I'm a stage actor based in Chicago. I've been a working actor for 10 years. I have been very lucky in my career in many ways. I have worked with and for incredible people. I have also heard this:
-- "You really need to lose some weight if you want a career."
-- "You won't work until you're 40, because you're never going to play the love interest, but after that you'll work a lot."
-- "You would need to lose 20 pounds for the role."
-- "You're not believable as a love interest."
-- "You should really wear more makeup, and show your cleavage more."
-- "We can work with your body type, but if you are serious about this career you need to have your nose and teeth fixed."
-- "You don't have a commercial body type."
-- "They told us you were smaller."
-- "I mean, you're good-looking, but you're not beautiful."
There is more. There is so much more. This is just a sample. For the last 10 years, I have been conditioned by my industry to hate my body.
Not all of the above things were said with malice. Most of those individuals thought they were helping or didn't even realize they had said something inappropriate. Some of them were helping, and did help me land a role I wanted. It doesn't change the fact that I, an average-sized woman have dealt with so much sizeism and sexism in one of the last industries where you can discriminate against someone because of how they look. And if I've dealt with it, I know others have and that some have it worse, way worse.
The statement that bothers me the most is "you're not believable as a love interest," because it's a damn shame. I have played the love interest before. Being believably in love with another human on stage just happens to be my specialty. (Also, I take issue with the term "love interest." Men are never referred to in that way, even if the woman is the lead. But that's a different fight for a different day.) Am I not right for the particular love story you're telling? Great. But to say that I am not right to ever love on stage ever? Horseshit.
I just did the casting for a local Equity musical, and we saw all types of women for the female lead. Three of the women called back for the role that weren't the typical "love-interest type" actually thanked us for seeing them for a role they would never normally be seen for. I'm so glad that it made them happy, but I'm so upset that this is an anomaly. We need to do better by them. We need to be braver. Those of us who affect casting decisions need to be as brave as the actors bearing their souls in front of us.
So how do we change the game? Artistic directors, casting directors, directors, anyone involved with casting... we have to do better. Not for me; I'm fine. I have become less interested in being a "cog in the machine" and more interested in becoming a part of the solution. But we need to do better for those who come after me.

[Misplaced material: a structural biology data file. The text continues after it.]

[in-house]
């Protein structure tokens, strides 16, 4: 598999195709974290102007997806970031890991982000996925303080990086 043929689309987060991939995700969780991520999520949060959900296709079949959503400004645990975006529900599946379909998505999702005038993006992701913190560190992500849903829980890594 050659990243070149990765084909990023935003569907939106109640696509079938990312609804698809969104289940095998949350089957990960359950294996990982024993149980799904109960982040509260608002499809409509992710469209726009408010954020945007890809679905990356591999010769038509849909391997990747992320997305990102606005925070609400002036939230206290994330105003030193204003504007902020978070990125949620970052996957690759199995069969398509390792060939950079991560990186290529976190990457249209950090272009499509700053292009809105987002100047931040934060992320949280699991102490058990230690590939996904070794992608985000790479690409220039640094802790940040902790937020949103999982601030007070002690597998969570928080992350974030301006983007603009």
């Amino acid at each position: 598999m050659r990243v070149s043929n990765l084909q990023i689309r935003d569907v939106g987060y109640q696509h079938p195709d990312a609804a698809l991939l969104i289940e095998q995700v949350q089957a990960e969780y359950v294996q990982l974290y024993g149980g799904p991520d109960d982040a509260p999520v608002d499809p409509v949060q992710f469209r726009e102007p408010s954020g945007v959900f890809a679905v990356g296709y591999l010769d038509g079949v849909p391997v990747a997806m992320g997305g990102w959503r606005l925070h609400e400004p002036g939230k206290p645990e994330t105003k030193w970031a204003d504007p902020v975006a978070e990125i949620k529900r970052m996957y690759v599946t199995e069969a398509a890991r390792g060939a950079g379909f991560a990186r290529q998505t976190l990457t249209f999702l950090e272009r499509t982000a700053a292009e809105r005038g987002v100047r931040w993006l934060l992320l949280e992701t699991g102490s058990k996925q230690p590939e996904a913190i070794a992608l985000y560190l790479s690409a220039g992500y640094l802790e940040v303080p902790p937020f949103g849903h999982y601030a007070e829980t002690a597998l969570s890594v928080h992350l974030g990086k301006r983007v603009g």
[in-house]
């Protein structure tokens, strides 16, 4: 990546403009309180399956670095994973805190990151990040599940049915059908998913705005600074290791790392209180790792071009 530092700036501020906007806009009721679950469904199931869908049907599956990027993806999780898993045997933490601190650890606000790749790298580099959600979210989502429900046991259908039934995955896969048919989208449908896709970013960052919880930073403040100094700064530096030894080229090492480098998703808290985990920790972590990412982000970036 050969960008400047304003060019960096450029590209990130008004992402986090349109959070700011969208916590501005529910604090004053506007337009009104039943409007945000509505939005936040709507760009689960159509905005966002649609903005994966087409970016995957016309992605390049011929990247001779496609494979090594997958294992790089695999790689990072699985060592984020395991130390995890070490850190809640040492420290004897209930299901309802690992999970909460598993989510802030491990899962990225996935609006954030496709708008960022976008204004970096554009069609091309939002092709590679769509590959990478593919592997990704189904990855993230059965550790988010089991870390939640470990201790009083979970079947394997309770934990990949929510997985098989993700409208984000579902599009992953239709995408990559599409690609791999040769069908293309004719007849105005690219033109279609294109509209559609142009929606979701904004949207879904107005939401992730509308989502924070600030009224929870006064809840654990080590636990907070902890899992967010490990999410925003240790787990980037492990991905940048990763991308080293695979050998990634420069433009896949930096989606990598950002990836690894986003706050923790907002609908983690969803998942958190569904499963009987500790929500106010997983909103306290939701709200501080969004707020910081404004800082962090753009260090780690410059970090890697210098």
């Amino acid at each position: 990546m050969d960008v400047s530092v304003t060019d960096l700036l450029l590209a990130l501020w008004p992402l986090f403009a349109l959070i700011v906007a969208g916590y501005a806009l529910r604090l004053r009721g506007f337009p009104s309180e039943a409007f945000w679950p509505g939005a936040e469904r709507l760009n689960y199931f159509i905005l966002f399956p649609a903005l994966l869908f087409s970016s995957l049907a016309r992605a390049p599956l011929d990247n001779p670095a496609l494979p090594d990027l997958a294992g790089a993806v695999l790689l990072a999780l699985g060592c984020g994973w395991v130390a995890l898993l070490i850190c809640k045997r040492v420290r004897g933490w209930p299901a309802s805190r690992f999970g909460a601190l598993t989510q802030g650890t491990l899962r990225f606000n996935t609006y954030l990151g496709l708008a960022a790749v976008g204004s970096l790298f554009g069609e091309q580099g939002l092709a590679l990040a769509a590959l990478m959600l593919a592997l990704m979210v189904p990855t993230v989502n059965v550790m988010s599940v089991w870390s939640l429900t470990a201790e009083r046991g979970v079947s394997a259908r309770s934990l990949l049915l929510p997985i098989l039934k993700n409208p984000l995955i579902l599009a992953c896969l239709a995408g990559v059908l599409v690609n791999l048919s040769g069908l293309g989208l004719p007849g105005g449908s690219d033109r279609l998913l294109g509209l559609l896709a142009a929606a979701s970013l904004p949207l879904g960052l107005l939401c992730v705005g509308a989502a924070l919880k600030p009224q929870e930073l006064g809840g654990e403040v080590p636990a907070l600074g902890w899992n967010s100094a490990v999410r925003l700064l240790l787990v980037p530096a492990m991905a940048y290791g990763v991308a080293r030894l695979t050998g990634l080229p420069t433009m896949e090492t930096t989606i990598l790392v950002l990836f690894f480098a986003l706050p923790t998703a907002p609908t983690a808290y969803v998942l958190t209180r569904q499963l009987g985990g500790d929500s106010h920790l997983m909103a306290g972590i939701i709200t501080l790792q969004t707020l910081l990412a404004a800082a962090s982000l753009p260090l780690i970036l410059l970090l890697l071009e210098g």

We need to diversify. If you are involved in the producing process, ask yourself, "Does my show have specific plot points related to race?" No? Then you should think about looking outside the caucasian race.
"Does my show have specific references to body type?" No? Then you should be open to other body types.
"Are there some roles in my show that could possibly be re-allocated for women to play?" Yes? Then think about switching the genders of those roles. And don't forget the trans community, the disabled community, the community that brings you into a new perspective.
Be actively inclusive.
And, don't expect these different groups to just show up; seek them out, invite them, include them. Do your due diligence and make your company one they feel welcomed to be a part of. It's worth the extra work.
Theatres wonder how to stay relevant -- how not to die off once their main audience literally dies off. This is how. We need to start casting in a way that looks like the world that we live in. Casting predominantly white and male is antiquated. It doesn't fly anymore. If we don't change with the times, we will become irrelevant. And worse, it's uncreative in a creative art form. We have so many more types of stories to tell with so many more different types of people. Let's do better.
And as for me? I'm taking my body back from this industry. It hasn't been mine for 10 years. I will no longer lose weight for you. I will no longer try to mold myself into what I think you want me to look like. I will no longer starve myself for a quick weight loss to please you. I will no longer change myself in any way for you.
When I take all the pressure to change myself away and I take all the negative feedback away, I realize that I actually like myself. When I stop worrying that if I speak my mind people will not like me or worse... dun dun dun... they won't cast me, I like myself a whole lot. This is my New Year declaration.
Follow Harmony's escapades at her blog: With Harmony
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This post originally appeared on With Harmony.